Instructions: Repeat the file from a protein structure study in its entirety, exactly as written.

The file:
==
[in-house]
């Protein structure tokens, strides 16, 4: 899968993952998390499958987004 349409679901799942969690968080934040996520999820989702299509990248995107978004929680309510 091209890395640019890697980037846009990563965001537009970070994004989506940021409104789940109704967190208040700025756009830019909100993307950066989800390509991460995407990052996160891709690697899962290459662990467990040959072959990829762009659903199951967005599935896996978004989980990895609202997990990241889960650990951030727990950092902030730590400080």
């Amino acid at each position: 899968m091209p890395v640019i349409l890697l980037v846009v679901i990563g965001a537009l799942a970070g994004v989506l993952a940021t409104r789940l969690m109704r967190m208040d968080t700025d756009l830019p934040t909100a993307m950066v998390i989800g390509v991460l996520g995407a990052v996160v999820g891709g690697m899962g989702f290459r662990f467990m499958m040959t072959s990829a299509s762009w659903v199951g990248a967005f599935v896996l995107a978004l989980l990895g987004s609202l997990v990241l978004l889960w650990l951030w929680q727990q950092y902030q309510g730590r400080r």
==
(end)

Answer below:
[in-house]
């Protein structure tokens, strides 16, 4: 899968993952998390499958987004 349409679901799942969690968080934040996520999820989702299509990248995107978004929680309510 091209890395640019890697980037846009990563965001537009970070994004989506940021409104789940109704967190208040700025756009830019909100993307950066989800390509991460995407990052996160891709690697899962290459662990467990040959072959990829762009659903199951967005599935896996978004989980990895609202997990990241889960650990951030727990950092902030730590400080």
């Amino acid at each position: 899968m091209p890395v640019i349409l890697l980037v846009v679901i990563g965001a537009l799942a970070g994004v989506l993952a940021t409104r789940l969690m109704r967190m208040d968080t700025d756009l830019p934040t909100a993307m950066v998390i989800g390509v991460l996520g995407a990052v996160v999820g891709g690697m899962g989702f290459r662990f467990m499958m040959t072959s990829a299509s762009w659903v199951g990248a967005f599935v896996l995107a978004l989980l990895g987004s609202l997990v990241l978004l889960w650990l951030w929680q727990q950092y902030q309510g730590r400080r």